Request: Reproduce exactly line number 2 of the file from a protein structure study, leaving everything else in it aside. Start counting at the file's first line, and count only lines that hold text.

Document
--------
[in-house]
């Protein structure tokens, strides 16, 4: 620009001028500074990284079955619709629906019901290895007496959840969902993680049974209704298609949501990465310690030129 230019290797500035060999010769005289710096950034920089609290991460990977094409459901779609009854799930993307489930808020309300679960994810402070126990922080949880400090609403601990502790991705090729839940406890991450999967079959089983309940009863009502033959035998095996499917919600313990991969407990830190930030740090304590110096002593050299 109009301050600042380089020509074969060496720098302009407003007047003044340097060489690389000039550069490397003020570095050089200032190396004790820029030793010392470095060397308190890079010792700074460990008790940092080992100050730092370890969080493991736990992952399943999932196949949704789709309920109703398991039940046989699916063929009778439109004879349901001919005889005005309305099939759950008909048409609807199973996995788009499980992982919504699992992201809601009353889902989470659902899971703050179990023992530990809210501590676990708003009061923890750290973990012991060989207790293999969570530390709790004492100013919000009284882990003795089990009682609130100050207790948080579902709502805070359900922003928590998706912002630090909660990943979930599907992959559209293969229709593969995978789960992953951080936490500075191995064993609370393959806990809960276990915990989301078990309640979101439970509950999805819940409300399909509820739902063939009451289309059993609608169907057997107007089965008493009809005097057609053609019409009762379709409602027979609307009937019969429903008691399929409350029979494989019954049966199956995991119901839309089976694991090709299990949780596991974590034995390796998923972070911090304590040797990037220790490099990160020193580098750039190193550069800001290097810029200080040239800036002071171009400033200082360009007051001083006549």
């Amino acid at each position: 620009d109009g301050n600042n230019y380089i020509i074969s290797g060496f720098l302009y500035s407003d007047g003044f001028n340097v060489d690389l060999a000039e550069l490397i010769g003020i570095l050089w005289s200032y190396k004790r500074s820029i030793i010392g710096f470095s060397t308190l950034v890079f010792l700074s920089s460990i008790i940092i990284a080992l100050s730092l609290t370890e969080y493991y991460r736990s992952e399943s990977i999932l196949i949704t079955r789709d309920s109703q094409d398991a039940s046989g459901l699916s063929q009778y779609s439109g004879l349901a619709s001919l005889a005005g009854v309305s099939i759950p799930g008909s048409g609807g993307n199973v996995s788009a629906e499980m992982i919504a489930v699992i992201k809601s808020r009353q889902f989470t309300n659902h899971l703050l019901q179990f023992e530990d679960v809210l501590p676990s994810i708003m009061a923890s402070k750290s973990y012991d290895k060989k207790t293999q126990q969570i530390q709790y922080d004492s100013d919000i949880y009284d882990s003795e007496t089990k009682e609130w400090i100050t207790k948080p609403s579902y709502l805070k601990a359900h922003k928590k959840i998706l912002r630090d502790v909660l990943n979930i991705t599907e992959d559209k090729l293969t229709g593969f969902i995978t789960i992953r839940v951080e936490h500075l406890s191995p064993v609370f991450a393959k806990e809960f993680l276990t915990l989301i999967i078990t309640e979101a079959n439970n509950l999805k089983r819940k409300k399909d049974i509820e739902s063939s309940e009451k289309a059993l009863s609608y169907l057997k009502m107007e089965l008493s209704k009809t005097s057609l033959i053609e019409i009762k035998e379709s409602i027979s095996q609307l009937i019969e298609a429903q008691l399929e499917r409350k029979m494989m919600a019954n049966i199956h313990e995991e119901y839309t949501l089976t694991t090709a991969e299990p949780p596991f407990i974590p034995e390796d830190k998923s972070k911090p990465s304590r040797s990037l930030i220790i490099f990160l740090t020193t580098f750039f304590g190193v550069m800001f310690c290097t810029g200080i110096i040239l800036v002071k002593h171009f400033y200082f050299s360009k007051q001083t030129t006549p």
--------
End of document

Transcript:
């Protein structure tokens, strides 16, 4: 620009001028500074990284079955619709629906019901290895007496959840969902993680049974209704298609949501990465310690030129 230019290797500035060999010769005289710096950034920089609290991460990977094409459901779609009854799930993307489930808020309300679960994810402070126990922080949880400090609403601990502790991705090729839940406890991450999967079959089983309940009863009502033959035998095996499917919600313990991969407990830190930030740090304590110096002593050299 109009301050600042380089020509074969060496720098302009407003007047003044340097060489690389000039550069490397003020570095050089200032190396004790820029030793010392470095060397308190890079010792700074460990008790940092080992100050730092370890969080493991736990992952399943999932196949949704789709309920109703398991039940046989699916063929009778439109004879349901001919005889005005309305099939759950008909048409609807199973996995788009499980992982919504699992992201809601009353889902989470659902899971703050179990023992530990809210501590676990708003009061923890750290973990012991060989207790293999969570530390709790004492100013919000009284882990003795089990009682609130100050207790948080579902709502805070359900922003928590998706912002630090909660990943979930599907992959559209293969229709593969995978789960992953951080936490500075191995064993609370393959806990809960276990915990989301078990309640979101439970509950999805819940409300399909509820739902063939009451289309059993609608169907057997107007089965008493009809005097057609053609019409009762379709409602027979609307009937019969429903008691399929409350029979494989019954049966199956995991119901839309089976694991090709299990949780596991974590034995390796998923972070911090304590040797990037220790490099990160020193580098750039190193550069800001290097810029200080040239800036002071171009400033200082360009007051001083006549």